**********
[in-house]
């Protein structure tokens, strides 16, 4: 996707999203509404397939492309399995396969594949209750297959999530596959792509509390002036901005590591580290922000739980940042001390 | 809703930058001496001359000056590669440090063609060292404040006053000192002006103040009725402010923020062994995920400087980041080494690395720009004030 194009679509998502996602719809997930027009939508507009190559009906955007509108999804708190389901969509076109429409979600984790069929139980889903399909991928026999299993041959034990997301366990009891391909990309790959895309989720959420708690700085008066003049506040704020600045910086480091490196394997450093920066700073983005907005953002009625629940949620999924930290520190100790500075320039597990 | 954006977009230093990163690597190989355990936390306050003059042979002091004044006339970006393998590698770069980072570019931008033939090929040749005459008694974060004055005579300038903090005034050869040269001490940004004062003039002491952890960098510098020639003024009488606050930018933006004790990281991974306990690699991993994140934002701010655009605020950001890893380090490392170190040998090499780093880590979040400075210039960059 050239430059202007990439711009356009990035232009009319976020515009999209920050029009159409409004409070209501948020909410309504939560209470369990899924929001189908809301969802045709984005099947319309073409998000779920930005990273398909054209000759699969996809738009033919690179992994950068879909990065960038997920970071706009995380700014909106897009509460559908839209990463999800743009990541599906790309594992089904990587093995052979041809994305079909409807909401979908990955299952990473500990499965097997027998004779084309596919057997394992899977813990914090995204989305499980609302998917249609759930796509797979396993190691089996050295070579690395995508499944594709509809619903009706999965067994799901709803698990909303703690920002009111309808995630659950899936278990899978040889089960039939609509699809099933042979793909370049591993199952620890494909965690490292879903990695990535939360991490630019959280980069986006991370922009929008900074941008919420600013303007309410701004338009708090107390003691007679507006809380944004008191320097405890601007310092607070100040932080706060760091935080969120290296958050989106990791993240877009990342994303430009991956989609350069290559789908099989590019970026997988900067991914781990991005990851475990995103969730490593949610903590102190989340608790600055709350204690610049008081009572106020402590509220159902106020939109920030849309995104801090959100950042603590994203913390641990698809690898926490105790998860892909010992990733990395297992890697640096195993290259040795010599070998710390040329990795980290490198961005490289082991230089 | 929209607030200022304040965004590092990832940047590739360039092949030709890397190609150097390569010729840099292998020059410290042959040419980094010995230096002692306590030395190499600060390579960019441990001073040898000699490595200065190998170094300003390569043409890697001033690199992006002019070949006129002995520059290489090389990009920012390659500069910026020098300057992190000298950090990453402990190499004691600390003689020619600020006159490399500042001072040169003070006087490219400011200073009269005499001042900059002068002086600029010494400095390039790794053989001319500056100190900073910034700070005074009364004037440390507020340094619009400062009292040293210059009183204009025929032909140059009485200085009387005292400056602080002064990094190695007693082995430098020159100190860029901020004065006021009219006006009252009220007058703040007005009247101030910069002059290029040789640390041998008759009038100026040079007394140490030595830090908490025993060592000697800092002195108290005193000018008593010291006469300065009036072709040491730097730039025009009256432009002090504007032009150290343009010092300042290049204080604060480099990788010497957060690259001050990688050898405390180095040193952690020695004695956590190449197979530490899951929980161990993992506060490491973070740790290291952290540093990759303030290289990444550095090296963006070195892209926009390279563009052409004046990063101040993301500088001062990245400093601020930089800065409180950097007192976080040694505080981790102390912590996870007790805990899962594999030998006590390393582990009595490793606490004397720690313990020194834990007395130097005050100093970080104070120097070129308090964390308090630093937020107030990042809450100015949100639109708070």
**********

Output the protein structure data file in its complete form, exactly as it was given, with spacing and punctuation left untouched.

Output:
[in-house]
């Protein structure tokens, strides 16, 4: 996707999203509404397939492309399995396969594949209750297959999530596959792509509390002036901005590591580290922000739980940042001390 | 809703930058001496001359000056590669440090063609060292404040006053000192002006103040009725402010923020062994995920400087980041080494690395720009004030 194009679509998502996602719809997930027009939508507009190559009906955007509108999804708190389901969509076109429409979600984790069929139980889903399909991928026999299993041959034990997301366990009891391909990309790959895309989720959420708690700085008066003049506040704020600045910086480091490196394997450093920066700073983005907005953002009625629940949620999924930290520190100790500075320039597990 | 954006977009230093990163690597190989355990936390306050003059042979002091004044006339970006393998590698770069980072570019931008033939090929040749005459008694974060004055005579300038903090005034050869040269001490940004004062003039002491952890960098510098020639003024009488606050930018933006004790990281991974306990690699991993994140934002701010655009605020950001890893380090490392170190040998090499780093880590979040400075210039960059 050239430059202007990439711009356009990035232009009319976020515009999209920050029009159409409004409070209501948020909410309504939560209470369990899924929001189908809301969802045709984005099947319309073409998000779920930005990273398909054209000759699969996809738009033919690179992994950068879909990065960038997920970071706009995380700014909106897009509460559908839209990463999800743009990541599906790309594992089904990587093995052979041809994305079909409807909401979908990955299952990473500990499965097997027998004779084309596919057997394992899977813990914090995204989305499980609302998917249609759930796509797979396993190691089996050295070579690395995508499944594709509809619903009706999965067994799901709803698990909303703690920002009111309808995630659950899936278990899978040889089960039939609509699809099933042979793909370049591993199952620890494909965690490292879903990695990535939360991490630019959280980069986006991370922009929008900074941008919420600013303007309410701004338009708090107390003691007679507006809380944004008191320097405890601007310092607070100040932080706060760091935080969120290296958050989106990791993240877009990342994303430009991956989609350069290559789908099989590019970026997988900067991914781990991005990851475990995103969730490593949610903590102190989340608790600055709350204690610049008081009572106020402590509220159902106020939109920030849309995104801090959100950042603590994203913390641990698809690898926490105790998860892909010992990733990395297992890697640096195993290259040795010599070998710390040329990795980290490198961005490289082991230089 | 929209607030200022304040965004590092990832940047590739360039092949030709890397190609150097390569010729840099292998020059410290042959040419980094010995230096002692306590030395190499600060390579960019441990001073040898000699490595200065190998170094300003390569043409890697001033690199992006002019070949006129002995520059290489090389990009920012390659500069910026020098300057992190000298950090990453402990190499004691600390003689020619600020006159490399500042001072040169003070006087490219400011200073009269005499001042900059002068002086600029010494400095390039790794053989001319500056100190900073910034700070005074009364004037440390507020340094619009400062009292040293210059009183204009025929032909140059009485200085009387005292400056602080002064990094190695007693082995430098020159100190860029901020004065006021009219006006009252009220007058703040007005009247101030910069002059290029040789640390041998008759009038100026040079007394140490030595830090908490025993060592000697800092002195108290005193000018008593010291006469300065009036072709040491730097730039025009009256432009002090504007032009150290343009010092300042290049204080604060480099990788010497957060690259001050990688050898405390180095040193952690020695004695956590190449197979530490899951929980161990993992506060490491973070740790290291952290540093990759303030290289990444550095090296963006070195892209926009390279563009052409004046990063101040993301500088001062990245400093601020930089800065409180950097007192976080040694505080981790102390912590996870007790805990899962594999030998006590390393582990009595490793606490004397720690313990020194834990007395130097005050100093970080104070120097070129308090964390308090630093937020107030990042809450100015949100639109708070």